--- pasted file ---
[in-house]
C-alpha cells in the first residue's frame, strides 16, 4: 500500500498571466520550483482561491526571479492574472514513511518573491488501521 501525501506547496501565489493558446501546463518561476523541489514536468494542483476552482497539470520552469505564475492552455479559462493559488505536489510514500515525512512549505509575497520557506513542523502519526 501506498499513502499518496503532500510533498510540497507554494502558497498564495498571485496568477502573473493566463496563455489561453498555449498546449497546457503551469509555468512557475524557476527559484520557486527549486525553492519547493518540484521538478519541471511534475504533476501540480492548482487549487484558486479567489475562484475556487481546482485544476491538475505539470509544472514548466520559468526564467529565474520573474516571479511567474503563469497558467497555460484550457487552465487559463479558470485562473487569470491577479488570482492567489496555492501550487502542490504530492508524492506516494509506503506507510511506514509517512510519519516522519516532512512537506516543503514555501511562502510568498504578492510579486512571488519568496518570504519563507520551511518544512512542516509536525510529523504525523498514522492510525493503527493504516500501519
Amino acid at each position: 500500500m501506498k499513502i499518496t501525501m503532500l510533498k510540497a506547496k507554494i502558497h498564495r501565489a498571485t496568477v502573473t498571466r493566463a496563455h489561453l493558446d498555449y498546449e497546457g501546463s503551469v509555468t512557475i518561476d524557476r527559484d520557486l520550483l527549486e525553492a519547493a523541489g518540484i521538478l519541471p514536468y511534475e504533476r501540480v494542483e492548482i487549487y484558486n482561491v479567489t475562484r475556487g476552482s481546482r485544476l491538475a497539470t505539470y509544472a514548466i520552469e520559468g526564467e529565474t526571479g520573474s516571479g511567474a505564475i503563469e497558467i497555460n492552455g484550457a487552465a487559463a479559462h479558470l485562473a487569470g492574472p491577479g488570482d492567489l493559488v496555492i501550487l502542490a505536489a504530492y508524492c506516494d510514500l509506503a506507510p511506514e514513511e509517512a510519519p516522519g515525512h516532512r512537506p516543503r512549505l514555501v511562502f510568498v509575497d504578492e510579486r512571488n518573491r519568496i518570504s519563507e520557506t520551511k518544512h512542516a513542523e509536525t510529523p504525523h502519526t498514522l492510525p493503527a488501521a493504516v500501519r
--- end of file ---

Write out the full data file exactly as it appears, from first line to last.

[in-house]
C-alpha cells in the first residue's frame, strides 16, 4: 500500500498571466520550483482561491526571479492574472514513511518573491488501521 501525501506547496501565489493558446501546463518561476523541489514536468494542483476552482497539470520552469505564475492552455479559462493559488505536489510514500515525512512549505509575497520557506513542523502519526 501506498499513502499518496503532500510533498510540497507554494502558497498564495498571485496568477502573473493566463496563455489561453498555449498546449497546457503551469509555468512557475524557476527559484520557486527549486525553492519547493518540484521538478519541471511534475504533476501540480492548482487549487484558486479567489475562484475556487481546482485544476491538475505539470509544472514548466520559468526564467529565474520573474516571479511567474503563469497558467497555460484550457487552465487559463479558470485562473487569470491577479488570482492567489496555492501550487502542490504530492508524492506516494509506503506507510511506514509517512510519519516522519516532512512537506516543503514555501511562502510568498504578492510579486512571488519568496518570504519563507520551511518544512512542516509536525510529523504525523498514522492510525493503527493504516500501519
Amino acid at each position: 500500500m501506498k499513502i499518496t501525501m503532500l510533498k510540497a506547496k507554494i502558497h498564495r501565489a498571485t496568477v502573473t498571466r493566463a496563455h489561453l493558446d498555449y498546449e497546457g501546463s503551469v509555468t512557475i518561476d524557476r527559484d520557486l520550483l527549486e525553492a519547493a523541489g518540484i521538478l519541471p514536468y511534475e504533476r501540480v494542483e492548482i487549487y484558486n482561491v479567489t475562484r475556487g476552482s481546482r485544476l491538475a497539470t505539470y509544472a514548466i520552469e520559468g526564467e529565474t526571479g520573474s516571479g511567474a505564475i503563469e497558467i497555460n492552455g484550457a487552465a487559463a479559462h479558470l485562473a487569470g492574472p491577479g488570482d492567489l493559488v496555492i501550487l502542490a505536489a504530492y508524492c506516494d510514500l509506503a506507510p511506514e514513511e509517512a510519519p516522519g515525512h516532512r512537506p516543503r512549505l514555501v511562502f510568498v509575497d504578492e510579486r512571488n518573491r519568496i518570504s519563507e520557506t520551511k518544512h512542516a513542523e509536525t510529523p504525523h502519526t498514522l492510525p493503527a488501521a493504516v500501519r